“It’s an issue that seems to be within DOC’s control, something they can anticipate, and yet they’re really not able to make sure that the conditions are humane for the people that are forced to be there,” one civil rights attorney said.
At a press briefing on Thursday, a day before the heat index was predicted to reach 108 degrees, Mayor Eric Adams implored residents to be on guard, and to take refuge at one of the city’s cooling centers, public pools or beaches.
“Access to cooling is a matter of life and death,” the mayor told the crowd. “It is essential that all New Yorkers stay cool.”
But that isn’t an option for all New Yorkers, including those in the city’s jail system, where just more than half, or 56 percent of the population, is being housed in air-conditioned units this summer, according to the Department of Correction.
While the DOC issues a “heat action plan” for its jails each year that outlines actions it takes to keep those in custody cool—including providing access to AC, ice, and cold showers—lawyers who spoke with City Limits say the agency uses the same boilerplate language every year, and continually fails to live up to its promises.
“They might have said there was a heat plan on paper, but there was no heat plan,” said Douglas Powell, a community leader at VOCAL-NY, who was detained at Rikers Island from 1988 to 1989 and then again from 2009 to 2012.
“It’s just like a lot of things in DOC; they have more than adequate policies, but the ability of line staff to carry it out or management to ensure that it’s carried out is lacking in every area of prison life,” added Robert Quackenbush, a staff attorney with the Legal Aid Society’s Prisoners’ Rights Project.
Sources who spoke with City Limits shared cases of broken or insufficient AC, fans blowing around hot air, and people waking up in their cells in pools of sweat due to poor ventilation. With July on track to be the Earth’s hottest month on record—and a predictor of brutal summers to come—the need for relief has only become more pressing.
“It’s an issue that seems to be within DOC’s control, something they can anticipate,” said Lucas Marquez, director of civil rights and law reform at Brooklyn Defender Services. “And yet they’re really not able to make sure that the conditions are humane for the people that are forced to be there.”
For example, a man being held at the Vernon C. Bain Correctional Center (VCBC)—a city jail barge in the South Bronx also known as “the boat”—told his attorney that the dorm he was cooped up in had gone without air conditioning for the first several weeks of summer, according to Brooklyn Defender Services, which is representing him.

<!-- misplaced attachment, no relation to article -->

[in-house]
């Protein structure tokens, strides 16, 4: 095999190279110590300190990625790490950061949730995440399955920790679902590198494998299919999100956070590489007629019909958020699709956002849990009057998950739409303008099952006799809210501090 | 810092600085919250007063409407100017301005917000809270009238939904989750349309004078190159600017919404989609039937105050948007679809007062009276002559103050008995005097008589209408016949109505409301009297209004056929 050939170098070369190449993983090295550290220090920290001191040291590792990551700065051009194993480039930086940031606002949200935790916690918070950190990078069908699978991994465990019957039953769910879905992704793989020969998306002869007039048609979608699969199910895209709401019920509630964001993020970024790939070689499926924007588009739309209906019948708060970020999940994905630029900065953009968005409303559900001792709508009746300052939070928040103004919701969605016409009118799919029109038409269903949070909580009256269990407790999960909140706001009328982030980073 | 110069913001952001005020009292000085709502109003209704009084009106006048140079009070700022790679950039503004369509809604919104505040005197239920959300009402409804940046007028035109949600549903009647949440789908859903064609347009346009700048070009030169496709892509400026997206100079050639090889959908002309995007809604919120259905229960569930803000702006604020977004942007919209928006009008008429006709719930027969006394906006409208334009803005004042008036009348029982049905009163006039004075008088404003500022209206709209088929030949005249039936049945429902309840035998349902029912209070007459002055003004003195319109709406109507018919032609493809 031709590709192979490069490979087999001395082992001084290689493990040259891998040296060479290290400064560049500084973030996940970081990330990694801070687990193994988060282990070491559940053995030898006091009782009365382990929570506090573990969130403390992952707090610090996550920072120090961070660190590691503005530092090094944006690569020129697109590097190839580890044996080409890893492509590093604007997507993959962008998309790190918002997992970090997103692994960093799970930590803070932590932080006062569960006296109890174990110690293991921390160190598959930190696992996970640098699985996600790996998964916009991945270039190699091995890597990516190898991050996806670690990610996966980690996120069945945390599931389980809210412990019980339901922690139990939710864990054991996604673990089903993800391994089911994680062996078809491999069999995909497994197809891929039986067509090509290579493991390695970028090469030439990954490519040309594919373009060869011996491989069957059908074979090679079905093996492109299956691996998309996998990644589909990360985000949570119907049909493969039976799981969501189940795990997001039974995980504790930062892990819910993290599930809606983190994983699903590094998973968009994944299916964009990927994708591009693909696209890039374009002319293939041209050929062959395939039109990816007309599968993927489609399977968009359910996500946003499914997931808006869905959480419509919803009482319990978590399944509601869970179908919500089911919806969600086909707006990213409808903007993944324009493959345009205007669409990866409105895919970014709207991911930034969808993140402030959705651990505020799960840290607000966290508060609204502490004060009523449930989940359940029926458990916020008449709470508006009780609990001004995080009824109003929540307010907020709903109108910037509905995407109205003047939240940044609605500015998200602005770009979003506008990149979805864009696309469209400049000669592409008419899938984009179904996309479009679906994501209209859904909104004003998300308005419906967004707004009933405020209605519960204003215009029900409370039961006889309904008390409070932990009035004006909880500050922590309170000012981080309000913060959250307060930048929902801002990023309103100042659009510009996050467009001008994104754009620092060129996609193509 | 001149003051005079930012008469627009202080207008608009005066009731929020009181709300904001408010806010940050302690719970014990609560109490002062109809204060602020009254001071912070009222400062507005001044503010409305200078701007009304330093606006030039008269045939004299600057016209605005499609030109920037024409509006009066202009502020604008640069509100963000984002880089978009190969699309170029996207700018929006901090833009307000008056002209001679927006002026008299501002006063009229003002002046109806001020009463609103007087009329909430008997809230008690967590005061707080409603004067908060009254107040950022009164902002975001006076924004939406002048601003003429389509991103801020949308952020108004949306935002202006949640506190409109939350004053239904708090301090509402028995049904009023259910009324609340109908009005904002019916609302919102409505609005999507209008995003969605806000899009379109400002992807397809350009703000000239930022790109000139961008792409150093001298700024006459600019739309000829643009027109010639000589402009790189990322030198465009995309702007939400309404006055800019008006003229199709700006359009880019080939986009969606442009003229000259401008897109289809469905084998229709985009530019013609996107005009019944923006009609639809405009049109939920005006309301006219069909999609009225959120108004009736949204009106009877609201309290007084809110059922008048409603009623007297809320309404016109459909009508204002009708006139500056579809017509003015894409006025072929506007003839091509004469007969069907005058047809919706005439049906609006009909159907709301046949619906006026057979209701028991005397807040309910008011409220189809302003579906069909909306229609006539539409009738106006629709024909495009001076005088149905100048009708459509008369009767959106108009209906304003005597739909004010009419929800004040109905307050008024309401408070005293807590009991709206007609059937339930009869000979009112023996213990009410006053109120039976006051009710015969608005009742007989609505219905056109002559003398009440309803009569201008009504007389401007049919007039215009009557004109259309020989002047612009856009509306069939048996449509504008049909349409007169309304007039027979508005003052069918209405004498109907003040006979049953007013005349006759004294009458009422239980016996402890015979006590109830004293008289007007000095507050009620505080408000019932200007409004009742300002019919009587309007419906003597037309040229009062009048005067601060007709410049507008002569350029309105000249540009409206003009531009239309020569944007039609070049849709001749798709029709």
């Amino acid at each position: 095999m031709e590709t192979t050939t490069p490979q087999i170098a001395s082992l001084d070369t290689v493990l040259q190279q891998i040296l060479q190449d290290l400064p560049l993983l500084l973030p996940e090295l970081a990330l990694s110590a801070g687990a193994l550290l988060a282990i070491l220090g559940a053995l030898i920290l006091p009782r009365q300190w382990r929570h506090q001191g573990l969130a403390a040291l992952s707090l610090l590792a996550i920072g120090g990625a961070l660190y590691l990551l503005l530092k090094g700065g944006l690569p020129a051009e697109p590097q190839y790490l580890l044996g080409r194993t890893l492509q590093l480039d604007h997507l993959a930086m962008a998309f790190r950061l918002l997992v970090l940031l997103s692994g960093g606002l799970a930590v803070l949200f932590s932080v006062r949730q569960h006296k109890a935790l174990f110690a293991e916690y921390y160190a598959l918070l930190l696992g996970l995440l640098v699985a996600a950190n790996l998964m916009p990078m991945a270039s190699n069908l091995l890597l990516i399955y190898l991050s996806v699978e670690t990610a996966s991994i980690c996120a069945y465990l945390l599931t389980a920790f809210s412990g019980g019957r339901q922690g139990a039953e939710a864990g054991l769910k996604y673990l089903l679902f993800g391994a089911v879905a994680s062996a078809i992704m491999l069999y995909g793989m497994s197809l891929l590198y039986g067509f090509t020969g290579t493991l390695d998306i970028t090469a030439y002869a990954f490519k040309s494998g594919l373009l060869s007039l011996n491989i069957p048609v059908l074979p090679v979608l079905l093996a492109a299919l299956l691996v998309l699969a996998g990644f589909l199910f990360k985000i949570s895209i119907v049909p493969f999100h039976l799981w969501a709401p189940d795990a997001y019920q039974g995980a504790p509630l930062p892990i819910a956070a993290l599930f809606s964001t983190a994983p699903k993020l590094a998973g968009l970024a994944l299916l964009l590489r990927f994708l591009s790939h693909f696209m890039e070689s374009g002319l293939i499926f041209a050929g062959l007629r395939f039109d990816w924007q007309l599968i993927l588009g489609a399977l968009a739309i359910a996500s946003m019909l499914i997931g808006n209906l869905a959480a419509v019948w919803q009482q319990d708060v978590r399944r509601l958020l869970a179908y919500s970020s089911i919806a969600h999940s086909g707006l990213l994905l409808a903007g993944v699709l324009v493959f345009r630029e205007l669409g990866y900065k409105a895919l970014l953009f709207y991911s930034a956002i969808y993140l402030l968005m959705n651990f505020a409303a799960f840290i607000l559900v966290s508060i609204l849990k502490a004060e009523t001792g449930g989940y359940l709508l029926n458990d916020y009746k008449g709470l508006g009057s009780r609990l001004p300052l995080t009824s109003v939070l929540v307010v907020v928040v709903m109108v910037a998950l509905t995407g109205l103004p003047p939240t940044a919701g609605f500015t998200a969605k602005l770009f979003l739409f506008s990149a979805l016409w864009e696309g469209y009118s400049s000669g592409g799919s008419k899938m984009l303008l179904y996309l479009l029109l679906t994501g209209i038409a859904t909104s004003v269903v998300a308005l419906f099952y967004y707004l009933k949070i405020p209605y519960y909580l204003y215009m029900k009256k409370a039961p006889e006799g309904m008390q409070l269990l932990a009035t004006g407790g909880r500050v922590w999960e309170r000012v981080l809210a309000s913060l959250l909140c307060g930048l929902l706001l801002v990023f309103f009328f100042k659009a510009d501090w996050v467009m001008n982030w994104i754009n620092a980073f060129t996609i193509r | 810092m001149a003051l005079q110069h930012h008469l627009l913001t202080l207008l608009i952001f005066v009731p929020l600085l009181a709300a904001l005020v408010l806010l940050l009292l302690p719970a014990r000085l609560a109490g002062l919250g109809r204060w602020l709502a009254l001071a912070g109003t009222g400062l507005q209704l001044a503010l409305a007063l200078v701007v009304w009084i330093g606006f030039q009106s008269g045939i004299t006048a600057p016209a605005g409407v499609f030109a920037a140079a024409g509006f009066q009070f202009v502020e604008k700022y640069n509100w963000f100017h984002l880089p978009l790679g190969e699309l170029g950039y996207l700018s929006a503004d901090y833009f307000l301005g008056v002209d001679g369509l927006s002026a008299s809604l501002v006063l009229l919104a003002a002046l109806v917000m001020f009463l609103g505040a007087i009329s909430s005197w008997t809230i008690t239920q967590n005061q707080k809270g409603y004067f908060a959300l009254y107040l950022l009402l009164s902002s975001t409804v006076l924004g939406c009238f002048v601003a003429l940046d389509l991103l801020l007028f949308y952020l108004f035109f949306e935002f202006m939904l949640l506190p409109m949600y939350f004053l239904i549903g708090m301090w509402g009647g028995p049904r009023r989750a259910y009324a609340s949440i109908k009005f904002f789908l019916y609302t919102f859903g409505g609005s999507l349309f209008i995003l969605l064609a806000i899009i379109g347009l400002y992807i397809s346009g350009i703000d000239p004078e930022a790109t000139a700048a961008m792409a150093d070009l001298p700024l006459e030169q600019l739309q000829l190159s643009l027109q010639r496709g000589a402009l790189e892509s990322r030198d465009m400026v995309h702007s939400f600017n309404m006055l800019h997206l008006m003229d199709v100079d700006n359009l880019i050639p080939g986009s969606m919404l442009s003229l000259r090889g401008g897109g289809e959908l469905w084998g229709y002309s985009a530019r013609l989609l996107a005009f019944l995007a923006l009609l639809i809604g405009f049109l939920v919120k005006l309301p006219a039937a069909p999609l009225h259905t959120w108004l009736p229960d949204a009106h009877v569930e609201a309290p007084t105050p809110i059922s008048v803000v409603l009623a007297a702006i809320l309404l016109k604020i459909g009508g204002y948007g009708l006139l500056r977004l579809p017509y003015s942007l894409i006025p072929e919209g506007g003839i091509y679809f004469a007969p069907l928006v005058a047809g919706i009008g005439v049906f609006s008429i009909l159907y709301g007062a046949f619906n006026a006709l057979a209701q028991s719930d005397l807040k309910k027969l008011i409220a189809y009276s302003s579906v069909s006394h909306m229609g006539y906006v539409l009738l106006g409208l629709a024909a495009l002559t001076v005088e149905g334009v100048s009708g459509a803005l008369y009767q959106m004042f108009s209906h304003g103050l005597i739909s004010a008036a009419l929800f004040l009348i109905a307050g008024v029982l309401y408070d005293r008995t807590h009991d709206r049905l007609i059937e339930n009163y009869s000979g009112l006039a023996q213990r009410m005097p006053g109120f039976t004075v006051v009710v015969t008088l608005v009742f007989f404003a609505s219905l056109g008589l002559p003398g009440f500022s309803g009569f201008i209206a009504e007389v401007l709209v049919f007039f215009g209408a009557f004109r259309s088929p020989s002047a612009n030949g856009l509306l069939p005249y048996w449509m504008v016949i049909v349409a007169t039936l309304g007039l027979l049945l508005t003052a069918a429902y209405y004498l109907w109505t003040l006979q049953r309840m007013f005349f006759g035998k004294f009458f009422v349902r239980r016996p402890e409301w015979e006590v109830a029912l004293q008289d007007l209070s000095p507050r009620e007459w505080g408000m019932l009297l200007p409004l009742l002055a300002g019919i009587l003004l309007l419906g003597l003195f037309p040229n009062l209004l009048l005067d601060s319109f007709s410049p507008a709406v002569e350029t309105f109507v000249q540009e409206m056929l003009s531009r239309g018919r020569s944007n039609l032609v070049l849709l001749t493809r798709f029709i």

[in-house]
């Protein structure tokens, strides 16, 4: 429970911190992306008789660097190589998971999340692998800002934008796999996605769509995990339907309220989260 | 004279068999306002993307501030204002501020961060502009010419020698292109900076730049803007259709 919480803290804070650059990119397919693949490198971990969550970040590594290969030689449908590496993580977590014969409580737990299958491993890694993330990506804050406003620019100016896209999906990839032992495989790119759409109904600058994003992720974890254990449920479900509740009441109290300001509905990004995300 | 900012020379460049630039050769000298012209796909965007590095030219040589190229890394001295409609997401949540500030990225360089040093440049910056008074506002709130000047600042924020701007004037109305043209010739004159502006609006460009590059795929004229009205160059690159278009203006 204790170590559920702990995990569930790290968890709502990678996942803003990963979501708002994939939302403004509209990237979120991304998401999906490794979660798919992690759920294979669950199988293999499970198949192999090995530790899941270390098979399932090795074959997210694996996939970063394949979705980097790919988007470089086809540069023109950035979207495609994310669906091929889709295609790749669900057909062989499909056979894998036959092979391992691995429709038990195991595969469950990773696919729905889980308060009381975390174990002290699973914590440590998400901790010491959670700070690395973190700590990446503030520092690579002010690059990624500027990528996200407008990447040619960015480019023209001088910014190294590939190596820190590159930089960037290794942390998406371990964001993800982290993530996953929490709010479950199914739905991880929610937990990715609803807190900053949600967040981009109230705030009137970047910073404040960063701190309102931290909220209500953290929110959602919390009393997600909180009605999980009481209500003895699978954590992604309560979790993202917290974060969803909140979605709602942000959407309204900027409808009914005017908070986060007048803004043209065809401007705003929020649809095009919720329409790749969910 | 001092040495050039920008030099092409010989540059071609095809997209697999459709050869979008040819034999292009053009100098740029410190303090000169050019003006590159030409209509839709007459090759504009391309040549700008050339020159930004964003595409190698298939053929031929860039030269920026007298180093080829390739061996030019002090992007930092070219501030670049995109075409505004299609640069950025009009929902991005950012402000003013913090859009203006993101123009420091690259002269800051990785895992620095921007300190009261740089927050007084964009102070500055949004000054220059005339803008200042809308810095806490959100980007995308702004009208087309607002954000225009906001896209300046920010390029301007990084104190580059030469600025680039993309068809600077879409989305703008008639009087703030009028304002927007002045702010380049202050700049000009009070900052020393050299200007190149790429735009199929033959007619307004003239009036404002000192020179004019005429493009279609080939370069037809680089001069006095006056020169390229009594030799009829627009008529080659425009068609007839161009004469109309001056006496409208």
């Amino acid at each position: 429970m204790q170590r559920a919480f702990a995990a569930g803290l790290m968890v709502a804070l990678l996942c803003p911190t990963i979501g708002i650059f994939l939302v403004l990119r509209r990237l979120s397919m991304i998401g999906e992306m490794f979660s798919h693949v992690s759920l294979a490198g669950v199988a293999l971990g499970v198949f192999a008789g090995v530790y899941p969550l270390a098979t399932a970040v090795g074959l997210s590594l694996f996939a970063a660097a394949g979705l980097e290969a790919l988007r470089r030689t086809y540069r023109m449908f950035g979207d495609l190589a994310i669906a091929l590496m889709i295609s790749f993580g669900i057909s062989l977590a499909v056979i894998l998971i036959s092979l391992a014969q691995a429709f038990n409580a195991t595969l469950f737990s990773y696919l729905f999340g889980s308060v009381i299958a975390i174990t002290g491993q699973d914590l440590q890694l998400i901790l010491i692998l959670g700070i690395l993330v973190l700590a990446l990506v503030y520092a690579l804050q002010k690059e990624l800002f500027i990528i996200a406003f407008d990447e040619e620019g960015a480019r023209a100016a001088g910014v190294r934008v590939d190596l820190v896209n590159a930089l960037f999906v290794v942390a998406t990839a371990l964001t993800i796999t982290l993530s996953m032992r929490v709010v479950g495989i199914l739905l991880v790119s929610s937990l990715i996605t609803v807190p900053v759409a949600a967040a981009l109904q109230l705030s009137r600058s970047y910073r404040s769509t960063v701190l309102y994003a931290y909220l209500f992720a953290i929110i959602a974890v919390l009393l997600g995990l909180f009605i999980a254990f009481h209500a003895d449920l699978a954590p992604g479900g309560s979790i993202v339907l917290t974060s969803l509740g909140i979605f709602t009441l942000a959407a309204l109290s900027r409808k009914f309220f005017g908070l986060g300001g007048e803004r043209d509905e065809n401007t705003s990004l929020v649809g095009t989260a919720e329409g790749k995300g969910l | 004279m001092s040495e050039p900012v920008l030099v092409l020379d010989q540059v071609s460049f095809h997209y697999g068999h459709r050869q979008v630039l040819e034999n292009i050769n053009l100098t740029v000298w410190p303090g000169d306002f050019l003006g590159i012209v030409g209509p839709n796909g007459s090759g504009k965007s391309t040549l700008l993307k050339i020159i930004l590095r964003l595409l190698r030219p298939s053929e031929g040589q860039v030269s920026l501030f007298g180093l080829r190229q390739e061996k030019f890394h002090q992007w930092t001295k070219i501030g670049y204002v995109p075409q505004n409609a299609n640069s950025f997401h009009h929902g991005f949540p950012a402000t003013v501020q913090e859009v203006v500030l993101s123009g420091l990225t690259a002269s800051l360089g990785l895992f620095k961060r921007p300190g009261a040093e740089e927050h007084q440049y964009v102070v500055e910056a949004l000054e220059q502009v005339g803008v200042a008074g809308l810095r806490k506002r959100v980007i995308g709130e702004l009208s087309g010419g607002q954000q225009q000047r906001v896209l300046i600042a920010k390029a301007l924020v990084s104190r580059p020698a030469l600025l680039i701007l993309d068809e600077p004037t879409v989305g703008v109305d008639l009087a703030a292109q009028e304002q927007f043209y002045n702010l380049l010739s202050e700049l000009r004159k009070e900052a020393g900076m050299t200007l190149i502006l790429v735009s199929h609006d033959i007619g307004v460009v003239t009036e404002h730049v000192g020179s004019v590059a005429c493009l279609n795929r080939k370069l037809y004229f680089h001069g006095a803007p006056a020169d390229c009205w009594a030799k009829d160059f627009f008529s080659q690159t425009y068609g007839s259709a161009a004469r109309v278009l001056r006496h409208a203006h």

The group housed in the dorm—whose members are considered “heat sensitive” under DOC guidelines—spent their nights tossing and turning, the uncomfortable conditions keeping them awake. The man told his attorney that the metal surface of the boat soaked up the heat so quickly that it created “sweltering” conditions for those inside.
People considered “heat sensitive” have underlying health conditions that make them more vulnerable to high heat. As a result, they are supposed to be placed in climate-controlled dorms that can maintain a temperature below 80 degrees, per DOC policy.
It wasn’t until July 4, the day temperatures reached a record high, that engineering staff came in to fix the problem, according to Brooklyn Defender Services’ client. A DOC spokesperson claimed the unit “had access to AC prior to July 4” but did not specify for how long. The spokesperson confirmed that the AC was repaired on the holiday, but said temperatures in the unit were recorded that day just below the 80-degree mark and that “the issue was abated within 8 hours.”
According to DOC’s own data, as of May, 85 percent of the people held in city jails who are deemed “heat sensitive” were housed in air-conditioned housing units.
“It’s not possible to add air-conditioning in every facility and housing unit,” the DOC’s heat plan reads, citing “the age of the infrastructure” in some of its buildings. “The Department looks forward to new borough-based jails, which will be designed with climate control features throughout,” the plan continues, referencing the new jails slated to replace Rikers Island, part of a plan to close the troubled jail complex by 2027.*
This latest bout of hot weather comes as Rikers remains ensnared in a larger, years-long humanitarian crisis. In recent weeks, many have called for the federal government to take over operations of the troubled jail complex, citing ongoing violence, dysfunction and a lack of transparency on the part of DOC leadership.